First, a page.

How to think about this, in terms of world growth? So long as worldwide tradable sectors continue to expand, it may not really matter, how non tradable sector composition contributes to the mix for growth potential. For instance, so long as international tradable sectors remain strong, they continue to generate time based services, hence additional asymmetrically compensated employment in prosperous regions.

However, when tradable sector wealth slows, governments need to take a closer look at the knowledge based services which have been subject to fiscal constraints. For if they don't, a slowdown in services formation can hasten losses in tradable sectors as well. How much services formation remains absolutely dependent on tradable sector wealth, for revenue? What services are lost in austerity for instance, which private enterprise hasn't structured (yet) to make possible via the monetary offset of central bankers? Given the fact that employment particularly relies on non tradable sector activity, more of it needs to be defined on monetary terms, so that knowledge based services are not lost in times of relative austerity.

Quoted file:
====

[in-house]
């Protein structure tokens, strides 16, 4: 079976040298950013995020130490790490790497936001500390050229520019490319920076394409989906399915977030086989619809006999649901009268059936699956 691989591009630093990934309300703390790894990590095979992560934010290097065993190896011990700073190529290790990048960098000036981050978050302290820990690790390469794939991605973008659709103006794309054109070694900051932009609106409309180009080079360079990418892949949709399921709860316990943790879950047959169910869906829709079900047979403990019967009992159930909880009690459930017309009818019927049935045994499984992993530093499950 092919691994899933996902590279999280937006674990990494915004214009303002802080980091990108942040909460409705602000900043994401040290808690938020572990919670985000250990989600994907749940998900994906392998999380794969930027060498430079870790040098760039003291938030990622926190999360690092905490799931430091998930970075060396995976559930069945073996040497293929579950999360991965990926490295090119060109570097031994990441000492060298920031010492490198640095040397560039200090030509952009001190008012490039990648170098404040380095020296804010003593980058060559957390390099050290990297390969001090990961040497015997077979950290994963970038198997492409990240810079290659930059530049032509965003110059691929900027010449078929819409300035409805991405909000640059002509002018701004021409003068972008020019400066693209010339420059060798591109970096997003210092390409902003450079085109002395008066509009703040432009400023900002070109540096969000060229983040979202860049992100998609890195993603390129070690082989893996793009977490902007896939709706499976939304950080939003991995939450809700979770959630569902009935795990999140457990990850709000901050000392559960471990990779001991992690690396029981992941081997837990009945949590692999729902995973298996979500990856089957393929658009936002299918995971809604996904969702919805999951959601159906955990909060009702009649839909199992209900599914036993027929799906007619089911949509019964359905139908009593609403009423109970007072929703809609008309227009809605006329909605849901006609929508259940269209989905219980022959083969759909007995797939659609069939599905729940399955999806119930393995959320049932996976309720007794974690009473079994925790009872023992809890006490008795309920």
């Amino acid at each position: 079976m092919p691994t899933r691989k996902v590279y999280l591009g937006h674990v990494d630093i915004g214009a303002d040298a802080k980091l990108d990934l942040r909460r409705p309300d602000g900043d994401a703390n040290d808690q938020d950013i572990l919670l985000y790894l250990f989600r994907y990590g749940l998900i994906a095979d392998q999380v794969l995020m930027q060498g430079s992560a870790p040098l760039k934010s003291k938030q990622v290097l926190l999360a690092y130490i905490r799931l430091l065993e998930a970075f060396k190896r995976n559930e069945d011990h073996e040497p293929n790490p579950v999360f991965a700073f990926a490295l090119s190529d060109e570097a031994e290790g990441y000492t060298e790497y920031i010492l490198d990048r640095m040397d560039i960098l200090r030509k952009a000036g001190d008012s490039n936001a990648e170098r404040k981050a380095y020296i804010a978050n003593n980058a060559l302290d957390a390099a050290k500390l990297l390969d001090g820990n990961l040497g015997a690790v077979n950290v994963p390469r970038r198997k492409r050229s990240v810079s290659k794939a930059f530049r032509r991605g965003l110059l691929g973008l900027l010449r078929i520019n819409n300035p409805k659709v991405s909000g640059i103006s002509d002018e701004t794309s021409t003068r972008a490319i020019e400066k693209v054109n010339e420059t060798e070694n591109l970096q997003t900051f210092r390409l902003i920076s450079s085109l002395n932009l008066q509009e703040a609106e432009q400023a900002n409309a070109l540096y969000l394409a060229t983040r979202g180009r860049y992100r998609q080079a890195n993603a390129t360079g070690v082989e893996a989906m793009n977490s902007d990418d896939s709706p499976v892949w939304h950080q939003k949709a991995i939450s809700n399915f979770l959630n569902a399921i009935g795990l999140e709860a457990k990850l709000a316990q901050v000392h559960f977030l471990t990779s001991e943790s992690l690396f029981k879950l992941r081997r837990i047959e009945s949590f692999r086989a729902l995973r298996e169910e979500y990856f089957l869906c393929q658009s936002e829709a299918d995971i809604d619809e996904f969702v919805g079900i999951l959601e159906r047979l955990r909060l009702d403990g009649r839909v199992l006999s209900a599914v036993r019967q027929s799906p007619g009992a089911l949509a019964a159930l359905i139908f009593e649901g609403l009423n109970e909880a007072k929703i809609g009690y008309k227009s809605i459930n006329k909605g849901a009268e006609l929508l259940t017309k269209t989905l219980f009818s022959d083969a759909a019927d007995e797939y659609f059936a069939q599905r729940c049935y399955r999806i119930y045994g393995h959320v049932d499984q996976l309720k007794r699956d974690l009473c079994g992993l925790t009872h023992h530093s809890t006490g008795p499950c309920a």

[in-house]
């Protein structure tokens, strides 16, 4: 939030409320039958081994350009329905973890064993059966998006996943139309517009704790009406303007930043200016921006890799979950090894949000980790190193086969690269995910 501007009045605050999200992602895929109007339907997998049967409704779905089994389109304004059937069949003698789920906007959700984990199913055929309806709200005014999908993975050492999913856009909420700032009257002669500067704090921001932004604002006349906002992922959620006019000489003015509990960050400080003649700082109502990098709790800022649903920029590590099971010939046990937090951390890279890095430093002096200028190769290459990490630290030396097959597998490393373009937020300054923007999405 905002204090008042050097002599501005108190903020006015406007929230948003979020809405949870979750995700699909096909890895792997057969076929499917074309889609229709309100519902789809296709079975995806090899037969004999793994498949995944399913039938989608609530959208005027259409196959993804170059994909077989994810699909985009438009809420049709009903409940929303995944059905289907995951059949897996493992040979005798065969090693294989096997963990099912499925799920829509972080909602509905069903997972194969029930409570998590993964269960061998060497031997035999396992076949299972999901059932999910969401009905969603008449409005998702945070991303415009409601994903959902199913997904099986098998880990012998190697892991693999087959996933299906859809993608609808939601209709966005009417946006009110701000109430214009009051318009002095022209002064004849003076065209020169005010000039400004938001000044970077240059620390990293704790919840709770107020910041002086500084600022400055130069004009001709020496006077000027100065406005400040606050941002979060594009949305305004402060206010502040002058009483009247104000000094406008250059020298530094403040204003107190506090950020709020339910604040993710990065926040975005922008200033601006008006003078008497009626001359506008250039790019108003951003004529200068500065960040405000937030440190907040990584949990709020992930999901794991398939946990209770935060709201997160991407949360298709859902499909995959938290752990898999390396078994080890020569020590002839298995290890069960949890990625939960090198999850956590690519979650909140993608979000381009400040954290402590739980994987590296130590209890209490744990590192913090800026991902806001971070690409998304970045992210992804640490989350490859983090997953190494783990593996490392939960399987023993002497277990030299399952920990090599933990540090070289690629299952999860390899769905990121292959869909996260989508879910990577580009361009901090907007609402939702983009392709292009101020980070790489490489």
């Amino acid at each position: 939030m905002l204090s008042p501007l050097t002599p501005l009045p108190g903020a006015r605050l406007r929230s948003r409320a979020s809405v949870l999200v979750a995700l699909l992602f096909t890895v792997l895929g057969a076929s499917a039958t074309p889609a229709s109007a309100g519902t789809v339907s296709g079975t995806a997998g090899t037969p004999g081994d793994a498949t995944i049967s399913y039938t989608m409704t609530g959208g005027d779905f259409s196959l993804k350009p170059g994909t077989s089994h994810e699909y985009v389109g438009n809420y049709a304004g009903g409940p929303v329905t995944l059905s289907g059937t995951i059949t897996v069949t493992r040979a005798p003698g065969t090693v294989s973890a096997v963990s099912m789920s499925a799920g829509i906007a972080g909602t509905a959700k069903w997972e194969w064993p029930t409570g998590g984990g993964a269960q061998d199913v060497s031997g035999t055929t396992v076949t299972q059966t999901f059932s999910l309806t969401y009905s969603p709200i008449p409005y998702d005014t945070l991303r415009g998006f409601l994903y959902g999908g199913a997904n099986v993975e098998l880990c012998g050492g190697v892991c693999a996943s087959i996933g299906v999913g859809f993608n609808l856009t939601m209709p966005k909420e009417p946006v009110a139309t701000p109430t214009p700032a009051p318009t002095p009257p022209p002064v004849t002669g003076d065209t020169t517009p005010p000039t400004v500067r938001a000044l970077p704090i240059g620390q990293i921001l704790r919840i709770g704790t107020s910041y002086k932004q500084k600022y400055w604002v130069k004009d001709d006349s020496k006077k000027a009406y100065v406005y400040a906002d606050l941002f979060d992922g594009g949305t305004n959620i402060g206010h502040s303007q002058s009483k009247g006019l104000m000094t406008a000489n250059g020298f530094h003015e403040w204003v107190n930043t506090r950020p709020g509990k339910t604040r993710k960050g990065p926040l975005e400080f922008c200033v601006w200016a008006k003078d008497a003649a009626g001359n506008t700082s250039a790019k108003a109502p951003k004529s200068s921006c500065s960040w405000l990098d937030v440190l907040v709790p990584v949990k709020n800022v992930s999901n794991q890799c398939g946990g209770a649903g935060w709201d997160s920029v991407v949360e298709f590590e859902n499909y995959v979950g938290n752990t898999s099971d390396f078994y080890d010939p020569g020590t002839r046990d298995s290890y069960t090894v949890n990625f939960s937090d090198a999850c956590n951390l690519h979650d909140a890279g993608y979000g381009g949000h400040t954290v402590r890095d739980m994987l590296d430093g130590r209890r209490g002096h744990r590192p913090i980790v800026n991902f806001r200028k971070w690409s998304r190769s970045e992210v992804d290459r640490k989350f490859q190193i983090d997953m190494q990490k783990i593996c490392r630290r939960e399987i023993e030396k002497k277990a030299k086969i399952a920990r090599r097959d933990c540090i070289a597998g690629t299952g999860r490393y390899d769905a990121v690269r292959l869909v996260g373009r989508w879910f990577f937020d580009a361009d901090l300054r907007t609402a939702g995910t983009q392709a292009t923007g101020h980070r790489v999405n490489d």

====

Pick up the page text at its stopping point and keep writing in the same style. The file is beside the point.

The simpler economies which existed prior to today's developed nations, relied on tradable sectors for most forms of production. Given the fact that money was not as widely used as in the present, many communities were built with varying combinations of locally coordinated time and (physical) resource capacity. Today, a broad combination of tradable and non tradable income is responsible for housing stock and local asset formation, in general equilibrium. While local corporations could (once again) reintroduce local time and resource coordination, the process would occur on more formal economic terms.

Most important in all this is the fact that stagnation could be overcome, should time based services become capable of free standing wealth origination and work structure. In order to do so, local corporations would need to assume responsibility for services capacity, alongside broader definitions for the production of housing stock and infrastructure. Local corporations would work to preserve both local and global aspects of growth, through an understanding of the macroeconomic role they would seek to fulfill.

Also, the creation of knowledge based systems would address the now growing problem of government budgets - particularly that of the U.S. However, it is important to note that private sector special interests actually encouraged government "crowding out" to some degree, in general equilibrium conditions. Among other problems, crowding out could eventually lead to a diminished marketplace for time based services, if it is not addressed. This is why it is so important to tackle diminished marketplace capacity at the margins, through alternative equilibrium.